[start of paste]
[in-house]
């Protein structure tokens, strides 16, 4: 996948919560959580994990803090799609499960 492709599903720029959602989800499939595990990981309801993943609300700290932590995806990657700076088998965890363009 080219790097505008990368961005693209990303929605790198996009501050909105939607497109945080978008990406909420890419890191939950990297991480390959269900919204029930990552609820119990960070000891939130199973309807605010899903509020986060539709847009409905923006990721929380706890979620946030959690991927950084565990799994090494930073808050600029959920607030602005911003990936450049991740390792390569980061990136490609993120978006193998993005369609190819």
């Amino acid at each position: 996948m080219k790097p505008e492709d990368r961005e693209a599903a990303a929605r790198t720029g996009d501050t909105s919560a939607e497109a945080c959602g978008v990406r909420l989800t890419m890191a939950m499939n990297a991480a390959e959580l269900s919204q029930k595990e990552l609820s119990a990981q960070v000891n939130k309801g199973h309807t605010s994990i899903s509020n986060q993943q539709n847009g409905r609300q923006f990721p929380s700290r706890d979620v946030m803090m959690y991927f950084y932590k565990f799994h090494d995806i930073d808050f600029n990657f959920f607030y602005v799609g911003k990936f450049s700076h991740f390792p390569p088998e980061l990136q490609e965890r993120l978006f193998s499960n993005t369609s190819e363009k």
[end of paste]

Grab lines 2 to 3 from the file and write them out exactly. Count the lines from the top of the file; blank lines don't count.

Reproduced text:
């Protein structure tokens, strides 16, 4: 996948919560959580994990803090799609499960 492709599903720029959602989800499939595990990981309801993943609300700290932590995806990657700076088998965890363009 080219790097505008990368961005693209990303929605790198996009501050909105939607497109945080978008990406909420890419890191939950990297991480390959269900919204029930990552609820119990960070000891939130199973309807605010899903509020986060539709847009409905923006990721929380706890979620946030959690991927950084565990799994090494930073808050600029959920607030602005911003990936450049991740390792390569980061990136490609993120978006193998993005369609190819």
């Amino acid at each position: 996948m080219k790097p505008e492709d990368r961005e693209a599903a990303a929605r790198t720029g996009d501050t909105s919560a939607e497109a945080c959602g978008v990406r909420l989800t890419m890191a939950m499939n990297a991480a390959e959580l269900s919204q029930k595990e990552l609820s119990a990981q960070v000891n939130k309801g199973h309807t605010s994990i899903s509020n986060q993943q539709n847009g409905r609300q923006f990721p929380s700290r706890d979620v946030m803090m959690y991927f950084y932590k565990f799994h090494d995806i930073d808050f600029n990657f959920f607030y602005v799609g911003k990936f450049s700076h991740f390792p390569p088998e980061l990136q490609e965890r993120l978006f193998s499960n993005t369609s190819e363009k």